By Hanah Cho
November 3, 2007
Then they stopped.
Today, many of those machines have little to do. The average one took in $74 a day after winnings in the July-September quarter, and that was before operating costs and state and local officials and others took a cut of more than 60 percent. It's a fraction of what neighboring slots parlors collected and is so little that the racetrack can't service the debt it took on to build the casino.
That is fueling concern among some Maryland lawmakers about the ability of money-losing Magna Entertainment Corp., the Toronto company that owns Laurel Park and Pimlico Race Course in Maryland along with Gulfstream, to run a slots operation at Laurel if slots are legalized during the General Assembly's special session.
For years, Magna officials and others in Maryland's horse racing industry have lobbied for slots to shore up declining racing attendance and revenue. But Magna's experience in Florida indicates that slots might not be a panacea.
"The one facility that they built on their own, Gulfstream, which is a very nice racetrack, has the lowest winning per day per machine ... in the country," House Speaker Michael E. Busch said in an interview. Magna has to show why it should be the one that gets the license, he said.
Magna officials have acknowledged missteps at Gulfstream. The company didn't start aggressively marketing its new gambling business until at least six months after the casino opened, and the facility did not contain the appropriate slots denominations or mix of machines, the company said.
In addition, construction at an adjacent mixed-used project, Village at Gulfstream Park, led many to think the slots were closed.
Magna says it is taking steps that will turn the business around, including hiring an executive with 25 years of experience in the gambling industry, scaling back the number of machines and changing slots offerings.
"First of all, Magna can be a good manager of casinos," said Steve Calabro, Magna's new vice president of gaming operations. "To judge it in the first six or eight months, it's unfair."
Gulfstream became the first racetrack in South Florida to open a casino, starting with 516 slot machines in November 2006. Two other tracks within several miles of the Hallandale Beach track entered the market later, Mardi Gras Racetrack & Gaming Center, also in Hallandale Beach, in December and Isle Casino & Racing in Pompano Beach in April.
Gulfstream also faced competition from the Seminole Indians, who operate several nearby casinos.
Gambling analysts had expected the three "racinos" to produce more than $500 a day per machine, an estimate Magna's Calabro called unrealistic. The actual number from the three facilities has hovered at about $155, according to figures from Florida Division of Pari-Mutuel Wagering.
Some experts say the racinos were hampered by regulations that prohibited automated teller machines and check cashing at the facilities, restrictions that ended in July. Unlike Indian casinos, racetrack operators pay taxes on slots revenues.
Of the three racinos, Gulfstream has fared worst.
From its opening in November through February, South Florida's peak tourist season, Gulfstream generated an average of $326 a day per machine. By June, after Gulfstream added 700 machines, the daily take had fallen to an average of $70.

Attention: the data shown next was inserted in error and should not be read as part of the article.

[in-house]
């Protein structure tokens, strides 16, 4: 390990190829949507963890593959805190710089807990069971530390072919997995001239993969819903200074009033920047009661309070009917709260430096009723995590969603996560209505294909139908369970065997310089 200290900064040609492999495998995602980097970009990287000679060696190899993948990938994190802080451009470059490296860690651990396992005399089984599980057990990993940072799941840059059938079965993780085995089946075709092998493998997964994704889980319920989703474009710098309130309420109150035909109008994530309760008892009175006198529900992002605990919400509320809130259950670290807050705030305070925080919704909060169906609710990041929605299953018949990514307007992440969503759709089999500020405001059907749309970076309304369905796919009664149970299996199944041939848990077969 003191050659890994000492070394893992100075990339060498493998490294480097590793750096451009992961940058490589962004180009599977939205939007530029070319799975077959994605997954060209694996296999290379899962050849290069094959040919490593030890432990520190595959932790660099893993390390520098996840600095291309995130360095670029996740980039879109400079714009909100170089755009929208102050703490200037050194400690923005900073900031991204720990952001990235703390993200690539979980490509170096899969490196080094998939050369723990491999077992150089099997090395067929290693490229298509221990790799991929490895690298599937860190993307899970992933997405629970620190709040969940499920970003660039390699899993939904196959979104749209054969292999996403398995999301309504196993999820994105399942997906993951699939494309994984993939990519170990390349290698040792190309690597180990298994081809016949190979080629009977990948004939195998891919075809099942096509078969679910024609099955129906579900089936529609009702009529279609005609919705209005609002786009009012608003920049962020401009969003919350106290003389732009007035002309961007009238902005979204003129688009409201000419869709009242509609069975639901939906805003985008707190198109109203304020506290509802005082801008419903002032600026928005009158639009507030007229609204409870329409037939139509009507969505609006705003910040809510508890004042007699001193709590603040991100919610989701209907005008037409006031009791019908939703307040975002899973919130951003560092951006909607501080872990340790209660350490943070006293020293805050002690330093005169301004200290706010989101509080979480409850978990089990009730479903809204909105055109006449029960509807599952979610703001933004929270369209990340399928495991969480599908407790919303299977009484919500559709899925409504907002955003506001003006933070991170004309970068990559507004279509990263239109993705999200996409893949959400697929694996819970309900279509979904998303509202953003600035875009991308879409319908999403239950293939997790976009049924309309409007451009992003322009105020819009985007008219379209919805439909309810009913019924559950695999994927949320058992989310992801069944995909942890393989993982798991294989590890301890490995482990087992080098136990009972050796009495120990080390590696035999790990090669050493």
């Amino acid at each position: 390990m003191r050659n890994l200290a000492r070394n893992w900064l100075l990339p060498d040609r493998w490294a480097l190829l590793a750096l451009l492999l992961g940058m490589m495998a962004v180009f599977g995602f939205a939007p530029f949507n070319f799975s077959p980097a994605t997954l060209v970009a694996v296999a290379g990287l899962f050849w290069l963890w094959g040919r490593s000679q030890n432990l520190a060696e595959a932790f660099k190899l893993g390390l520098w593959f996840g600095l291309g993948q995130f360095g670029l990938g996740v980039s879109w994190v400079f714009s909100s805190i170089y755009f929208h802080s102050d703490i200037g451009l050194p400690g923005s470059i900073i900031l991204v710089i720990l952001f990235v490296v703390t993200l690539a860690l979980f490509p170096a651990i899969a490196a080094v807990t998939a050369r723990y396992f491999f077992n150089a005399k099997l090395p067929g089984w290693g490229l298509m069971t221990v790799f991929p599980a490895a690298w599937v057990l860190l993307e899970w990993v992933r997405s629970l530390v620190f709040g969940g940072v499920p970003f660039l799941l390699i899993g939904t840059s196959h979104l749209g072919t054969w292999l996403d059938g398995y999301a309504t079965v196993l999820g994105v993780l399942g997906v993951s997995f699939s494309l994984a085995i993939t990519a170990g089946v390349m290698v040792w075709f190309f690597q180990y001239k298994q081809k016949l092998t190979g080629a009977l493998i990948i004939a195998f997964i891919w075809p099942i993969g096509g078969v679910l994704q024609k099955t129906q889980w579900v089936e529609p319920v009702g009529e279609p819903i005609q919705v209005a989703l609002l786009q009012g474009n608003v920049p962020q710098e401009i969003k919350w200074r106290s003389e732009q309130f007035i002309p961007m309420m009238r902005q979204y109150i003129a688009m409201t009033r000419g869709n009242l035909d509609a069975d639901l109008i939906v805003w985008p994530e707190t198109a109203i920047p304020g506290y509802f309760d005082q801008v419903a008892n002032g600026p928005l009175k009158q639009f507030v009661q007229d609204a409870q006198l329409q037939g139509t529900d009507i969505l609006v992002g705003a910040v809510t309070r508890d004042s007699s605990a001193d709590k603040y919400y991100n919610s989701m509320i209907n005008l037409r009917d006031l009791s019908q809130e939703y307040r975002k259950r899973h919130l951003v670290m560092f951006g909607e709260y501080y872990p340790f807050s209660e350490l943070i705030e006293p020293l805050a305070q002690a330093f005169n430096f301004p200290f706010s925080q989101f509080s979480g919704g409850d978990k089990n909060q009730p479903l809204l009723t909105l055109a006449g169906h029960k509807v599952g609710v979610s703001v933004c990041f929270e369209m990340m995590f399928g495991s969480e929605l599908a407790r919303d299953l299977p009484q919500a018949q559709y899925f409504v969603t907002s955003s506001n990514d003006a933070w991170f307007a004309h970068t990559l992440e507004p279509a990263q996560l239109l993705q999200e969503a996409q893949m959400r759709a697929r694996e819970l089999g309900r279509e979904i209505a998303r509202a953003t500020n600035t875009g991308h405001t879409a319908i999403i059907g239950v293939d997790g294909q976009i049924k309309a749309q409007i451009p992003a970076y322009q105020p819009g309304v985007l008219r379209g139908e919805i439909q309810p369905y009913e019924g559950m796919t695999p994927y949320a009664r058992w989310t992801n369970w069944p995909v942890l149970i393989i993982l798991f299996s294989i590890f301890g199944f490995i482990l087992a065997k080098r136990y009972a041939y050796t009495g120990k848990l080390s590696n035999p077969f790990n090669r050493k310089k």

"They reconfigured the first-floor simulcast room and added 700 machines thinking, 'If you build it, they will come,'" said David Roberts, director of Florida Division of Pari-Mutuel Wagering. "All it did was draw people from the [second] floor to the first floor."
In contrast, Mardi Gras generated $169 per machine a day on 1,156 machines in June. Each machine at Isle Casino took in $179 a day during the same period with 1,500 machines.
Gulfstream's revenue has continued to slip compared with that of its competitors. In the three months that ended in September, it generated $74 per machine a day, while Mardi Gras and Isle Casino took in $167 and $214 respectively
"The folks in Florida have decided what the better property is, and they're voting with their dollars," said F. Douglas Reed, director of the University of Arizona's Race Track Industry Program. "It's harder for Magna to win them back."
Joe Fath, who covers the gambling industry at T. Rowe Price, said Gulfstream's slots woes could be attributed to Magna's inexperience with casinos.
"The perspective of most people is you build these racinos and put slot machines and they'll just generate money," Fath said. "You have to have a product and good service."
Calabro said Gulfstream is solving its problems, including not having 1-cent and 2-cent slot machines or a variety of machines.
"We're going to make sure while it's smaller, it'll have the same selection and same feel as a Las Vegas or Atlantic City," Calabro said.
Gulfstream is reconfiguring the first-floor gambling space into a horse race and simulcast lounge, reducing the number of slot machines and adding video poker machines, Calabro said.
Gulfstream's declining slots business has taken a significant financial toll on Magna. The company is operating with continuing losses and has more than $500 million in debt, raising doubts about its ability to stay in business, according to an audit by Ernst & Young.
Magna said yesterday that Gulfstream lost $4.2 million in the third quarter because of higher marketing and operating costs for its slots operation.
Magna Chairman Frank Stronach said yesterday that the worries of some Maryland lawmakers are unfounded.
"I have absolutely no worries that MEC will be a great company, so we have no problem to handle things financially, " Stronach said.
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